The White House on Monday announced a diplomatic boycott of the 2022 Winter Olympics in Beijing, citing China's persecution of ethnic Uyghur Muslims in the Xinjiang region and other human rights abuses.
"The athletes on Team USA have our full support," White House press secretary Jen Psaki told reporters at her daily briefing. "We will be behind them 100 percent as we cheer them on from home. We will not be contributing to the fanfare of the games."
The administration's decision - a diplomatic half measure which will allow American athletes to compete in the games but bar U.S. government officials from attending - comes after the United States has repeatedly criticized China's ruling Communist Party for a string of human rights issues, provocative geopolitical maneuvers, unfair economic and forced labor practices, and a lack of international cooperation.
Specifically, U.S. officials have expressed concerns about China's recent aggression toward Taiwan, its anti-democratic crackdown in Hong Kong, its pursuit of hypersonic weapons technology, its secrecy surrounding the origins of the coronavirus pandemic, its significant maritime claims in the South China Sea, its refusal to embrace more meaningful climate change reforms and its treatment of vanished Chinese tennis player Peng Shuai.
Asked on Monday whether the United States had notified other nations of its plans for a diplomatic boycott of the games, Psaki responded: "We have informed them of our decision, and obviously we will leave it to them to make their own decisions."
Pressed further on why the administration opted to allow American athletes to compete in the games, Psaki said U.S. officials did not feel that "it was the right step to penalize athletes who have been training, preparing for this moment, and we felt we could send a clear message by not sending an official U.S. delegation."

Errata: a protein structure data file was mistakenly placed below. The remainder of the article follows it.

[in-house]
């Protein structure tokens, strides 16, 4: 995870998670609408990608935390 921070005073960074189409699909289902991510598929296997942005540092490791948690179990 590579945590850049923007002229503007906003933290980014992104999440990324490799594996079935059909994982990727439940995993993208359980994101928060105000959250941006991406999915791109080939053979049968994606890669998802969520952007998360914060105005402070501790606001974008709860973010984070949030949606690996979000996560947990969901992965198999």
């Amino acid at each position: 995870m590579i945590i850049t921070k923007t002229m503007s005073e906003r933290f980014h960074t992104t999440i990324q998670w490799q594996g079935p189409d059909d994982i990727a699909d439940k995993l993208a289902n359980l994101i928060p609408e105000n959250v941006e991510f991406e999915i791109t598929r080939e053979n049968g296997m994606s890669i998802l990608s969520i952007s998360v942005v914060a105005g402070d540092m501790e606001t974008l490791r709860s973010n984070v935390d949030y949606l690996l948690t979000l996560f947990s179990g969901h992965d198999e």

The news of the diplomatic boycott follows a face-to-face video meeting last month between Biden and Chinese President Xi Jinping. Although that three-and-a-half-hour virtual session produced no concrete deliverables, it also did not devolve into the type of acrimony that punctuated prior U.S.-China talks earlier in the year.
The first high-level engagement between U.S. and Chinese officials of Biden's presidency - which took place in Alaska in March - ended bitterly, with Secretary of State Antony Blinken assessing that "there are a number of areas where we are fundamentally at odds" after a much-anticipated summit in Alaska. Deputy Secretary of State Wendy Sherman received a similarly chilly welcome when she met Chinese officials in Tianjin in July.
Claire Rafford contributed to this report.